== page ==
1. Slab Allocator. This is the most commonly used solution because it doesn’t require any program modifications. The basic idea is to divide the memory into buckets, such as 32B, 64B, 128B, … 1KiB. When a new memory allocation request comes in, the allocator assigns the most suitable bucket instead of allocating exactly the requested size. Since the bucket sizes are all the same or multiples of each other, there is a higher chance of memory reuse. For large objects, the allocator still uses the traditional method of customizing the allocation. In actual programs, it is rare to allocate a large number of large objects, so everything is okay. Example: mimalloc.
  2. Internal Reference. Instead of directly using pointers, handles are used. By using two-level indirection, the real position of the object can be found, allowing memory to be moved freely while keeping the objects valid. This method corresponds to read and write barriers for managed languages. Example: Generational Arena Allocator, ECS Entity ID, Windows Resource Handle & COM.
  3. Memory pool, Object pool, Arena & Array of Data. I grouped these together because I think they all involve modifying the pattern of memory allocation in the program, which has a greater impact on the programming paradigm. Various pools correspond to the Flyweight Pattern in design patterns. Putting the same type of data in a continuous array is a common technique in data-driven design (a classic example is the DataFrame used in data processing tools like Pandas and R). The idea of Arena Allocator or Bumpalo is to allocate the required memory for temporary objects or one-time tasks (transactions) directly in units of virtual memory pages, without reclaiming it until the transaction is completed, and then directly release all the related memory. This not only solves the problem of memory fragmentation, but sometimes even improves performance. This corresponds to the young generation in generational memory allocation.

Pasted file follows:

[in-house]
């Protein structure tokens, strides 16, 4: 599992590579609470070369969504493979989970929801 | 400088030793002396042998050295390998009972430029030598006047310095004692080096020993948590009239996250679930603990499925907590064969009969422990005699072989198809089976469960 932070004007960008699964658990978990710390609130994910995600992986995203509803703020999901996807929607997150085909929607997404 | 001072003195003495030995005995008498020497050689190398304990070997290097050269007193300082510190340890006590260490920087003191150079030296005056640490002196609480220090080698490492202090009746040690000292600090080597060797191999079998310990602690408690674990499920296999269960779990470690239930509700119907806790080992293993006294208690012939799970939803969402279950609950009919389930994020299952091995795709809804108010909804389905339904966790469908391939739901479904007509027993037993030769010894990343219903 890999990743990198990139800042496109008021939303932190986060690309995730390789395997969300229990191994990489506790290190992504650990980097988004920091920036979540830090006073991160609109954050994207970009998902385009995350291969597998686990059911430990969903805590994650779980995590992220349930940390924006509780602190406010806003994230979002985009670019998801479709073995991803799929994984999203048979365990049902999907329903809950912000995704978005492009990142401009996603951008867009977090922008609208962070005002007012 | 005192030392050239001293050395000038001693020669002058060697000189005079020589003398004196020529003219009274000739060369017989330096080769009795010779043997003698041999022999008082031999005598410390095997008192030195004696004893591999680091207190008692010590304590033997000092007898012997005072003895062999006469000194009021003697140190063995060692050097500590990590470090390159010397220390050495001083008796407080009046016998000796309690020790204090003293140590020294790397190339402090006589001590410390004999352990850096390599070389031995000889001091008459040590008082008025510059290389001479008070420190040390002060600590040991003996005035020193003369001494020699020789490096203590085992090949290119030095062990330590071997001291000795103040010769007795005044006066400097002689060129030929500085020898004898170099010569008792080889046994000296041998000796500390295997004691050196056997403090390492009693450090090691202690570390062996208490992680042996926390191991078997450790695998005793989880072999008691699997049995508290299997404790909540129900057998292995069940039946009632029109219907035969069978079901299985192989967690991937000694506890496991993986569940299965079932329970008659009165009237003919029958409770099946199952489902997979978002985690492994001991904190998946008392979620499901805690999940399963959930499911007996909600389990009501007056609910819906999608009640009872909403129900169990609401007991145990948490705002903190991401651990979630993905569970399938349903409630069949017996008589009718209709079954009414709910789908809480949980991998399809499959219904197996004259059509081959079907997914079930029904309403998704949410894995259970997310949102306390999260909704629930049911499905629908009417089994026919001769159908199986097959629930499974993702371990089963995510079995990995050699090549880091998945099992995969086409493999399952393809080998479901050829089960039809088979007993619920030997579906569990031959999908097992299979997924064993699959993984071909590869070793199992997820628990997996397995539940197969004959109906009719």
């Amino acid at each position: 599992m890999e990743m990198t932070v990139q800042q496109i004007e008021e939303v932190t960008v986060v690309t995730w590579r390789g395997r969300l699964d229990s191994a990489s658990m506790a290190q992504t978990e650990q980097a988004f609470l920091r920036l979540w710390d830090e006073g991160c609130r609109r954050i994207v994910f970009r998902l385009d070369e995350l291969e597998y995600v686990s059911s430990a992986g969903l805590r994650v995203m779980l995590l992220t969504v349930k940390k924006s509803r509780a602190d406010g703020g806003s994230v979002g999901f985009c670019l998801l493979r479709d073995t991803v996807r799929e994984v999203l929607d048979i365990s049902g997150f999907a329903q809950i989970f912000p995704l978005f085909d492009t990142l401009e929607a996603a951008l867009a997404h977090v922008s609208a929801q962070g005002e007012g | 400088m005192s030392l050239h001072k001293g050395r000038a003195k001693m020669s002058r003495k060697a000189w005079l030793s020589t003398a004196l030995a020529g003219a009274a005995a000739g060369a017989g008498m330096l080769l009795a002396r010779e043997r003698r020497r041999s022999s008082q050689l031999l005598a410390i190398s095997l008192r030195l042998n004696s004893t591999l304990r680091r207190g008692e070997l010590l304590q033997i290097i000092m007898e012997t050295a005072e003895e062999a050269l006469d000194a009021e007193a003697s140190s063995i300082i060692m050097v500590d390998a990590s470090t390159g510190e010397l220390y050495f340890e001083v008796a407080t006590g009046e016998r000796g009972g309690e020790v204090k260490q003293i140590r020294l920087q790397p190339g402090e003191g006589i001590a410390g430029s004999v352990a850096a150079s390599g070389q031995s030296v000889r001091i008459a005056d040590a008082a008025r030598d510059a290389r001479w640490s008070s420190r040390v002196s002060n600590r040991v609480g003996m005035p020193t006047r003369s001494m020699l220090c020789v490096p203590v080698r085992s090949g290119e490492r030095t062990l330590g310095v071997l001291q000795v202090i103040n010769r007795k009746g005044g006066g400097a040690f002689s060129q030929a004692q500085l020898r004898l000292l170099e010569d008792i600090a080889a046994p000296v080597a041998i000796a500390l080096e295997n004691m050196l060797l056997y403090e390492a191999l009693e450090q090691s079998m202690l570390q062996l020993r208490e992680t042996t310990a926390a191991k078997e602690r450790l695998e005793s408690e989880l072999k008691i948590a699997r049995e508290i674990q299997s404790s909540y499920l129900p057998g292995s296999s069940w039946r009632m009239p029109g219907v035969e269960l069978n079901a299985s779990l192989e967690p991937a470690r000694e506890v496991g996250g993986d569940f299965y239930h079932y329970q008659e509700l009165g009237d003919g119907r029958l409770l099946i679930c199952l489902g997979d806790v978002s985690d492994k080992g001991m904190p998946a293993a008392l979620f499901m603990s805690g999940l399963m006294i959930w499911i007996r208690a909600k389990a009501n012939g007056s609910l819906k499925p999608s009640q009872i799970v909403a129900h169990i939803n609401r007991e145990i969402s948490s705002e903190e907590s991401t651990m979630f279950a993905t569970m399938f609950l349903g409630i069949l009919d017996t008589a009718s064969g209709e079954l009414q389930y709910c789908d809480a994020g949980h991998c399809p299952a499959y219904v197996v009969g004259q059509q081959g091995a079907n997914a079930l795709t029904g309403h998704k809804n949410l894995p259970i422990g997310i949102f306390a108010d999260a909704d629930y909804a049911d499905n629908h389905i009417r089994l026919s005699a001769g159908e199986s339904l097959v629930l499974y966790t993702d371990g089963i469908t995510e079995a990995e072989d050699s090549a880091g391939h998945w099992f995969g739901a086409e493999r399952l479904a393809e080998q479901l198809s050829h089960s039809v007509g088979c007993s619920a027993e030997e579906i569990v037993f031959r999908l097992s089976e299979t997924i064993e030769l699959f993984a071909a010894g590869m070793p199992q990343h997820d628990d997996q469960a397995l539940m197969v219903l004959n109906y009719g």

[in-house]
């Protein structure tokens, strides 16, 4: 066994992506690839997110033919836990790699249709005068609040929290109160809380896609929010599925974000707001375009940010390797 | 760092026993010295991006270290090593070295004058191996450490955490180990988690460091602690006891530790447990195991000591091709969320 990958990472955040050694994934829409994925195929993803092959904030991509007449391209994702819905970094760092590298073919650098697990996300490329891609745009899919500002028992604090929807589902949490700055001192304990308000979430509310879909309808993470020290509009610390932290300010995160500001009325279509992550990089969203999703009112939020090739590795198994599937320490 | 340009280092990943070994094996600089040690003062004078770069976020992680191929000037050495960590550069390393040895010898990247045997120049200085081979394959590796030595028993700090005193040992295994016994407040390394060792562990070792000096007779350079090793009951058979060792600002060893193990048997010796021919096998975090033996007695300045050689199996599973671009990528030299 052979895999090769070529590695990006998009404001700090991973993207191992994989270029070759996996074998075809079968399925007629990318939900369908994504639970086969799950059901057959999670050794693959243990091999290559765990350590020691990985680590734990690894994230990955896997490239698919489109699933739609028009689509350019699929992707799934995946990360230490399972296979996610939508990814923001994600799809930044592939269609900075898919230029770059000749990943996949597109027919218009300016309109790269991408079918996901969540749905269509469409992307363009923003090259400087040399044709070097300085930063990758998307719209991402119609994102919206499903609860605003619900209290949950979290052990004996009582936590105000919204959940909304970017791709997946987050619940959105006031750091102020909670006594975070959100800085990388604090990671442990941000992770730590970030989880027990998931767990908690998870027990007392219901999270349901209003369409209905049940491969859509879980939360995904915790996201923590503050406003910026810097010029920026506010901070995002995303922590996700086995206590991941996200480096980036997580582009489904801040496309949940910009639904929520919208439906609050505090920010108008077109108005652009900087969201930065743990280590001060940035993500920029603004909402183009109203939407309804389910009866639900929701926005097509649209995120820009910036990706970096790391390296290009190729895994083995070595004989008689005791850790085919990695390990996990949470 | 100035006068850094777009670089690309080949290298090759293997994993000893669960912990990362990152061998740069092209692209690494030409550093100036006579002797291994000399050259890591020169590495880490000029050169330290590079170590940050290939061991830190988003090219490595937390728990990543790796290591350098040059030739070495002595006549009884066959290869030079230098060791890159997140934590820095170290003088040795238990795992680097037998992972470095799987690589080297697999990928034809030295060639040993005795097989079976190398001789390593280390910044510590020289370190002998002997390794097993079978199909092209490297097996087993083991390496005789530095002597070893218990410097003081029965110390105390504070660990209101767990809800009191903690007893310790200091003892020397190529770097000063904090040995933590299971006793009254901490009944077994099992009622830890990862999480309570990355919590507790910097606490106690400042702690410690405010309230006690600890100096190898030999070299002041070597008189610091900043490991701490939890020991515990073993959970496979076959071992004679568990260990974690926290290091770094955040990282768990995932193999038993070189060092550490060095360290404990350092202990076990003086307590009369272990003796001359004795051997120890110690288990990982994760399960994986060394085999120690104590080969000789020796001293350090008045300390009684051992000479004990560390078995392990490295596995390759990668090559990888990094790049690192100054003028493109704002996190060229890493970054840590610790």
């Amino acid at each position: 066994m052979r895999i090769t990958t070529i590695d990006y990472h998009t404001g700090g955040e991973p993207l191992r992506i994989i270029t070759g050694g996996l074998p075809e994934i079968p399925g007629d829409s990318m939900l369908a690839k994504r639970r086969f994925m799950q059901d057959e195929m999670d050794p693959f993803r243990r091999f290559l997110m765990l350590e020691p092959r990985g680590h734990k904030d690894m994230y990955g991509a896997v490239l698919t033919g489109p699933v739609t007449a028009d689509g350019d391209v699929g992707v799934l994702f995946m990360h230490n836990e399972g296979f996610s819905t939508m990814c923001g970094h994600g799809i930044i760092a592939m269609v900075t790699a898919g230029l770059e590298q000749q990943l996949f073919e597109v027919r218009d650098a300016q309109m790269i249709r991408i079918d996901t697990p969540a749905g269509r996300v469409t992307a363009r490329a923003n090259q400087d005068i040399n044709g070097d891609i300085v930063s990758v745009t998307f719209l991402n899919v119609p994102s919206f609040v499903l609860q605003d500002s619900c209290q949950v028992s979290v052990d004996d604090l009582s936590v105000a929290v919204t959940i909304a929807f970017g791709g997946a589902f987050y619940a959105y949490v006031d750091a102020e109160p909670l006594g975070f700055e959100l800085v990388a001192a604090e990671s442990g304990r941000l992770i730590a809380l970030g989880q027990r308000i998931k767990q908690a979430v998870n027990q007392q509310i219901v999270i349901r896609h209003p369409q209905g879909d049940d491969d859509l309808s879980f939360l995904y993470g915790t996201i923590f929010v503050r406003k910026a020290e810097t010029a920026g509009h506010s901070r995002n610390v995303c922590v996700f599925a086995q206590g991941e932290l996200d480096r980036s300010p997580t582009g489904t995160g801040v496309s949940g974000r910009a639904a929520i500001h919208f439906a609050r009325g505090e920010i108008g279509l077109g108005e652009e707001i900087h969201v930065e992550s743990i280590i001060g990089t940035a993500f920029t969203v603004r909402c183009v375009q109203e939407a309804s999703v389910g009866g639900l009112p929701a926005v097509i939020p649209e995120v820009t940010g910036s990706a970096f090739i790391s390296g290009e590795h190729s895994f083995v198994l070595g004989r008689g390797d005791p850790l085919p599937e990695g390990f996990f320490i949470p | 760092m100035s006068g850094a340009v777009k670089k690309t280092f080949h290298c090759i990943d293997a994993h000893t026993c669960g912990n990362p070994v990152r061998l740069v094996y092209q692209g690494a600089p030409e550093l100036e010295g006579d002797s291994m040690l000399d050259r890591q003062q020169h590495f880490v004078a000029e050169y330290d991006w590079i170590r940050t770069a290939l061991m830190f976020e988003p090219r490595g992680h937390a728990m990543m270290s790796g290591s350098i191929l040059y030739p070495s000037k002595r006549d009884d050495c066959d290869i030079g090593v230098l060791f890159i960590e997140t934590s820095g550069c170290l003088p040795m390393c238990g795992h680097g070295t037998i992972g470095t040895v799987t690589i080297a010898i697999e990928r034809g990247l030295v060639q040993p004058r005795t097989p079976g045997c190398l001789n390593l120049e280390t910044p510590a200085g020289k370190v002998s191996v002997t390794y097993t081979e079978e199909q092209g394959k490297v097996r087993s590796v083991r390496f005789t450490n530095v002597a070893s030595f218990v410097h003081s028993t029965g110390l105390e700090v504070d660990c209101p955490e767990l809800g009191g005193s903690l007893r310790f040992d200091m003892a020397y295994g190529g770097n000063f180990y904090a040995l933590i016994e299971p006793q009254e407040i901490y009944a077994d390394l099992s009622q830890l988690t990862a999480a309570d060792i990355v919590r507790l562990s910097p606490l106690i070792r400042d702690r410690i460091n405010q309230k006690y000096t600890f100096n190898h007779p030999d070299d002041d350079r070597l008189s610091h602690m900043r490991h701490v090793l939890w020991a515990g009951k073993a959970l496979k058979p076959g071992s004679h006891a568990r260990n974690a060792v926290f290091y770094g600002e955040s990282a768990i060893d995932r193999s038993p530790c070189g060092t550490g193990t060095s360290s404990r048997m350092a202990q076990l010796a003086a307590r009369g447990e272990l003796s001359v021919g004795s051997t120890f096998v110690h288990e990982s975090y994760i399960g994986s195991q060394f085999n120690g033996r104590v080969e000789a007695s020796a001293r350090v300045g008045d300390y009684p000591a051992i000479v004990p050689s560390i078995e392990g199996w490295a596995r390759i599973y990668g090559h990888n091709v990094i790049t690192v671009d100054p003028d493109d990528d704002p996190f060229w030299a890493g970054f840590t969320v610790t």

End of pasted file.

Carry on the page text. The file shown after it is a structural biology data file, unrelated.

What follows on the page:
In addition, I vaguely remember reading a paper that mentioned if virtual memory is used in conjunction with sufficiently large physical memory, the problem of memory fragmentation may not be so severe. I can’t recall the specific details, maybe I’ll search for it another day if I’m interested.

Optimization Methods for Memory Management

  1. Libraries like tcmalloc help take over the allocation and deallocation of memory with new and delete, making the memory allocation and release more reasonable.

  2. If you want a native solution, you can use pmr with data structures like vector, which is supported in C++17 and can be considered an official memory pool in C++.

  3. If you cannot use C++17, you can manage a large page by yourself and use your own memory pool to handle frequent memory allocation and deallocation, which avoids the generation of fragmentation. However, I recall that new also allocates memory from its own memory pool.

Reducing Memory Fragmentation in Memory Management Libraries

Today, many memory management libraries offer support for reducing memory fragmentation. Examples include tcmalloc and jemalloc.

Memory Pool and Allocator for Small Memory Objects

To optimize memory allocation, a memory pool is created by allocating a large block of memory. Subsequently, a custom allocator is implemented for allocating small memory objects within this memory pool.